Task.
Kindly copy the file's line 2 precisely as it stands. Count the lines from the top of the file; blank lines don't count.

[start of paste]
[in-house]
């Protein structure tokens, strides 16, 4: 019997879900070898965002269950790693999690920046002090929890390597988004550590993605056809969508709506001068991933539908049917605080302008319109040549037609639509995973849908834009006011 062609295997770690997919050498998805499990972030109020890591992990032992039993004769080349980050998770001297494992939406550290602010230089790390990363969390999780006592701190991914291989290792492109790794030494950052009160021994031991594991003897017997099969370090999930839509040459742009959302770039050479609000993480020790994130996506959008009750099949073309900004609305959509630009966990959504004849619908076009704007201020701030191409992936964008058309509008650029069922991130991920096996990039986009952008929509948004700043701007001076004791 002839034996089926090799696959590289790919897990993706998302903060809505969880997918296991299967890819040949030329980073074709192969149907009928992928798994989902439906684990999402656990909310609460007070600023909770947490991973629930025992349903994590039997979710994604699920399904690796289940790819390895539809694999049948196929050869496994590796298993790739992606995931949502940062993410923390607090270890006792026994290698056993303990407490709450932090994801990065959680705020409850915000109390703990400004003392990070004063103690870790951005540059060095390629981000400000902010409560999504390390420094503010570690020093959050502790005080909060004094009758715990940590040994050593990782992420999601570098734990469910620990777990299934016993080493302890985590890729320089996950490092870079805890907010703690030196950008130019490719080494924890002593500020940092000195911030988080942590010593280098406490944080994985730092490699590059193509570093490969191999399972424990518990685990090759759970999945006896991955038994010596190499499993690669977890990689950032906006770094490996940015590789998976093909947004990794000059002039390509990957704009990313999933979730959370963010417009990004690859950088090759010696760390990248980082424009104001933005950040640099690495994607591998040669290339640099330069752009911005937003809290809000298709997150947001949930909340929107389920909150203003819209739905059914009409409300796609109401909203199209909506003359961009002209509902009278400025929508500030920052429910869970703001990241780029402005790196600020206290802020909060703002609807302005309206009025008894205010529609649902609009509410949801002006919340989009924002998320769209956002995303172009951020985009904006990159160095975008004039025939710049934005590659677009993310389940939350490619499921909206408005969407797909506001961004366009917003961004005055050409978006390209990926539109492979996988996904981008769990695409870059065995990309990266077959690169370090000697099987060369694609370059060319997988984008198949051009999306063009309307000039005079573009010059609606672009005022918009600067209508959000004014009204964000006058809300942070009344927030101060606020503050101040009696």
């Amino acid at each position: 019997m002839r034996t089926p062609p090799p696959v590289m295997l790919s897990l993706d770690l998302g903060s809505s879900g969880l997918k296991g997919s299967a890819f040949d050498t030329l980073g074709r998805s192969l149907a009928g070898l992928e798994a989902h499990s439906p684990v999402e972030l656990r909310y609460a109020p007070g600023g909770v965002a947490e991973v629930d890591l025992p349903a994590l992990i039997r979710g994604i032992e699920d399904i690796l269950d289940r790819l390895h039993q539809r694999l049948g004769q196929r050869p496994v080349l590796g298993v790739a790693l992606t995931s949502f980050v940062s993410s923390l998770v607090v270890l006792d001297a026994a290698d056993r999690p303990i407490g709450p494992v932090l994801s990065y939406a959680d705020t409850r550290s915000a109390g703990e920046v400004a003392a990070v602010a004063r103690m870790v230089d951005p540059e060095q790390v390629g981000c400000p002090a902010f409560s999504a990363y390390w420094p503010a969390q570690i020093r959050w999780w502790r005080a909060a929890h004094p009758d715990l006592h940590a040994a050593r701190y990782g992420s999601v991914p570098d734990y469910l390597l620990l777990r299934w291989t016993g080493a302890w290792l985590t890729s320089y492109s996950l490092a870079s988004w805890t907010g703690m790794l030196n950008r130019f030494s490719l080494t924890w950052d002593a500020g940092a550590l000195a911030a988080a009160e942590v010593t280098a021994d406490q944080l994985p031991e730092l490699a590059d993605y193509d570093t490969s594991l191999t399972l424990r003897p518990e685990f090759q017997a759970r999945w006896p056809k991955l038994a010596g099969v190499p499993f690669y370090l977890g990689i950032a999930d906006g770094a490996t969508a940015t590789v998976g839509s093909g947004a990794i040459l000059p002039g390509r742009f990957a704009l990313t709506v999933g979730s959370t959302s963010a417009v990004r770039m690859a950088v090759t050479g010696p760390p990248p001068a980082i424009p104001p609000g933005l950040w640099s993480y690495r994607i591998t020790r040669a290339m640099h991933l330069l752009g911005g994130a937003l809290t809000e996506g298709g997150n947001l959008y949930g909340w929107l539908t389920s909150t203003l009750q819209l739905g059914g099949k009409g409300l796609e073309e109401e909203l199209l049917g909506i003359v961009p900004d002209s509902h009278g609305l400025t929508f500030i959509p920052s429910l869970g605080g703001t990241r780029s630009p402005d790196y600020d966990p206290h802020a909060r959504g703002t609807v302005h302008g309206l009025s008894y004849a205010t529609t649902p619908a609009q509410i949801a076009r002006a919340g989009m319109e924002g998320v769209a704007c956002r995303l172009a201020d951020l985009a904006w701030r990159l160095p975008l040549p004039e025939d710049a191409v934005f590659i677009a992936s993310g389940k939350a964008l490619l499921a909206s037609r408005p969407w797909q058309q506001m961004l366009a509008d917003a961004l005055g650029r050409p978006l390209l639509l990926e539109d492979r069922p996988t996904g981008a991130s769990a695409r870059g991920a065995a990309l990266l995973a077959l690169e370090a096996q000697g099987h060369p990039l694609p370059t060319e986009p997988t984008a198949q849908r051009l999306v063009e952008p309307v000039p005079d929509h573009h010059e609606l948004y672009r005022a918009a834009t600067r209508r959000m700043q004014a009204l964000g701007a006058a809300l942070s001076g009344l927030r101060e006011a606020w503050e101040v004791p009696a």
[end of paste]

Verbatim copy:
């Protein structure tokens, strides 16, 4: 019997879900070898965002269950790693999690920046002090929890390597988004550590993605056809969508709506001068991933539908049917605080302008319109040549037609639509995973849908834009006011 062609295997770690997919050498998805499990972030109020890591992990032992039993004769080349980050998770001297494992939406550290602010230089790390990363969390999780006592701190991914291989290792492109790794030494950052009160021994031991594991003897017997099969370090999930839509040459742009959302770039050479609000993480020790994130996506959008009750099949073309900004609305959509630009966990959504004849619908076009704007201020701030191409992936964008058309509008650029069922991130991920096996990039986009952008929509948004700043701007001076004791 002839034996089926090799696959590289790919897990993706998302903060809505969880997918296991299967890819040949030329980073074709192969149907009928992928798994989902439906684990999402656990909310609460007070600023909770947490991973629930025992349903994590039997979710994604699920399904690796289940790819390895539809694999049948196929050869496994590796298993790739992606995931949502940062993410923390607090270890006792026994290698056993303990407490709450932090994801990065959680705020409850915000109390703990400004003392990070004063103690870790951005540059060095390629981000400000902010409560999504390390420094503010570690020093959050502790005080909060004094009758715990940590040994050593990782992420999601570098734990469910620990777990299934016993080493302890985590890729320089996950490092870079805890907010703690030196950008130019490719080494924890002593500020940092000195911030988080942590010593280098406490944080994985730092490699590059193509570093490969191999399972424990518990685990090759759970999945006896991955038994010596190499499993690669977890990689950032906006770094490996940015590789998976093909947004990794000059002039390509990957704009990313999933979730959370963010417009990004690859950088090759010696760390990248980082424009104001933005950040640099690495994607591998040669290339640099330069752009911005937003809290809000298709997150947001949930909340929107389920909150203003819209739905059914009409409300796609109401909203199209909506003359961009002209509902009278400025929508500030920052429910869970703001990241780029402005790196600020206290802020909060703002609807302005309206009025008894205010529609649902609009509410949801002006919340989009924002998320769209956002995303172009951020985009904006990159160095975008004039025939710049934005590659677009993310389940939350490619499921909206408005969407797909506001961004366009917003961004005055050409978006390209990926539109492979996988996904981008769990695409870059065995990309990266077959690169370090000697099987060369694609370059060319997988984008198949051009999306063009309307000039005079573009010059609606672009005022918009600067209508959000004014009204964000006058809300942070009344927030101060606020503050101040009696």